Swanage all-weather launches to Mayday call for sinking yacht
On Friday morning UK HM Coastguard received a Mayday call from a yacht, ‘Geechee’, that was reported to be sinking around 10 nautical miles southeast of Anvil Point, Swanage.
The Shannon class lifeboat launched and made their way at best speed, arriving on the scene around 20mins later to find the two people aboard preparing to abandon their sinking yacht. A crewman went aboard and immediately requested the salvage pump to be put aboard to try and control the water ingress whilst the source of the leak was assessed. The cabin area was found to be several feet under water with the levels rapidly rising.
The lifeboat salvage pump coped well with the ingress and removed enough water to enable one of the volunteer crewman on the casualty yacht to identify that the skin fitting for the main water intake of the engine had broken, leaving a 2.5 inch hole in the hull of the yacht. The hole was plugged using a bung and the yacht taken under tow.
Given the speed upon which the casualty vessel was taking on water it is thought the yacht was only minutes from sinking when the lifeboat arrived along with HM Coastguard helicopter. Coxswain Gavin Steeden said 'It was fortunate that we were able to arrive on scene so quickly as the vessel was moments away from becoming dangerously unstable and sinking due to the level of water on board'.
Arrangements were made to lift the damaged vessel from the water at Lake Yard in Poole, so the tow proceeded at about 6.5 knots towards Poole Harbour. The tow was passed to the Lake Yard tender in Poole Harbour to complete the tow and allow the Swanage lifeboat to return to station around five hours after launching.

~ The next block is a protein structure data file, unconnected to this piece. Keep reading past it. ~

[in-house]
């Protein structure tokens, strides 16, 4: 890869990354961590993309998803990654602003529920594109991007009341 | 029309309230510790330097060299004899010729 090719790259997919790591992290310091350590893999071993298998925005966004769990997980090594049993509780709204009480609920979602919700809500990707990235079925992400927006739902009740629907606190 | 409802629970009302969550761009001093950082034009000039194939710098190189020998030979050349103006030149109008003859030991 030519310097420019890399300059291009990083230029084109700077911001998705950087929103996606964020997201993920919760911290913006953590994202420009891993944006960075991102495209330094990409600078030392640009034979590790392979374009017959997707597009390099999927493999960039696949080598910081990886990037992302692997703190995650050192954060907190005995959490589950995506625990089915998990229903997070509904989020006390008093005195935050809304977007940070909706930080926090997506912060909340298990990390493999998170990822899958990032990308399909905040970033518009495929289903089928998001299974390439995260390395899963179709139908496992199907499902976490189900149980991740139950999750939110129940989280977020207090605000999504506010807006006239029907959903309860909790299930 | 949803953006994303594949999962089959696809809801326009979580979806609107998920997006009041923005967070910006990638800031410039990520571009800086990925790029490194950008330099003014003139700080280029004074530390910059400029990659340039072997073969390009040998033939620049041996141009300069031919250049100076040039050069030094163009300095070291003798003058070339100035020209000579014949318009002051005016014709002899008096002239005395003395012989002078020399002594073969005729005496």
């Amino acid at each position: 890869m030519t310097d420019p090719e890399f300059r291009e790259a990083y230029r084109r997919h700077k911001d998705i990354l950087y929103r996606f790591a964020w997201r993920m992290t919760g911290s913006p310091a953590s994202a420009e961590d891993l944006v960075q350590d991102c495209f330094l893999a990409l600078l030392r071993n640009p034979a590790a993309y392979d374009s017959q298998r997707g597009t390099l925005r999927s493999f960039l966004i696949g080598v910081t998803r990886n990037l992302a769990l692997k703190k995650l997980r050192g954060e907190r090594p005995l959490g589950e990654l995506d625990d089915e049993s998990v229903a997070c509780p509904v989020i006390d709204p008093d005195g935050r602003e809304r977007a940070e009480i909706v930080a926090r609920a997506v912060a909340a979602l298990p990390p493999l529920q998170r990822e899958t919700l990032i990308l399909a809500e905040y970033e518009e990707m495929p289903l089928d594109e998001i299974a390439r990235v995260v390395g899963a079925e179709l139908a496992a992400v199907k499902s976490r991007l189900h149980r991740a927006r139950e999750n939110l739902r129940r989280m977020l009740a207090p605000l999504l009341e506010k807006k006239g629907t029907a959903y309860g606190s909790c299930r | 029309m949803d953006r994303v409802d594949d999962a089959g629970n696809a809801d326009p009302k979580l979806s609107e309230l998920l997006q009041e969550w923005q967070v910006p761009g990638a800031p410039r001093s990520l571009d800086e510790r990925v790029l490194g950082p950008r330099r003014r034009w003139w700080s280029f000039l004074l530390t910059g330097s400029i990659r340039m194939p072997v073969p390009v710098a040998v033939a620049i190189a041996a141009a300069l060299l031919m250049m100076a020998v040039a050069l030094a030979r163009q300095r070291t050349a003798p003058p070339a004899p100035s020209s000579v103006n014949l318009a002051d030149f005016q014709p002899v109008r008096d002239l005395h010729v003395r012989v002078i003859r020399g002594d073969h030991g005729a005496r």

Key facts about the RNLI
The Royal National Lifeboat Institution is the charity that saves lives at sea. Our volunteers provide a 24-hour search and rescue service in the United Kingdom and Ireland from 238 lifeboat stations, including four along the River Thames and inland lifeboat stations at Loch Ness, Lough Derg, Enniskillen and Lough Ree. Additionally the RNLI has more than 1,000 lifeguards on over 240 beaches around the UK and operates a specialist flood rescue team, which can respond anywhere across the UK and Ireland when inland flooding puts lives at risk.
The RNLI relies on public donations and legacies to maintain its rescue service. As a charity it is separate from, but works alongside, government-controlled and funded coastguard services. Since the RNLI was founded in 1824 our lifeboat crews and lifeguards have saved at least 140,000 lives. Volunteers make up 95% of the charity, including 4,600 volunteer lifeboat crew members and 3,000 volunteer shore crew. Additionally, tens of thousands of other dedicated volunteers raise funds and awareness, give safety advice, and help in our museums, shops and offices.
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The RNLI is a charity registered in England and Wales (209603) and Scotland (SC037736). Charity number 20003326 in the Republic of Ireland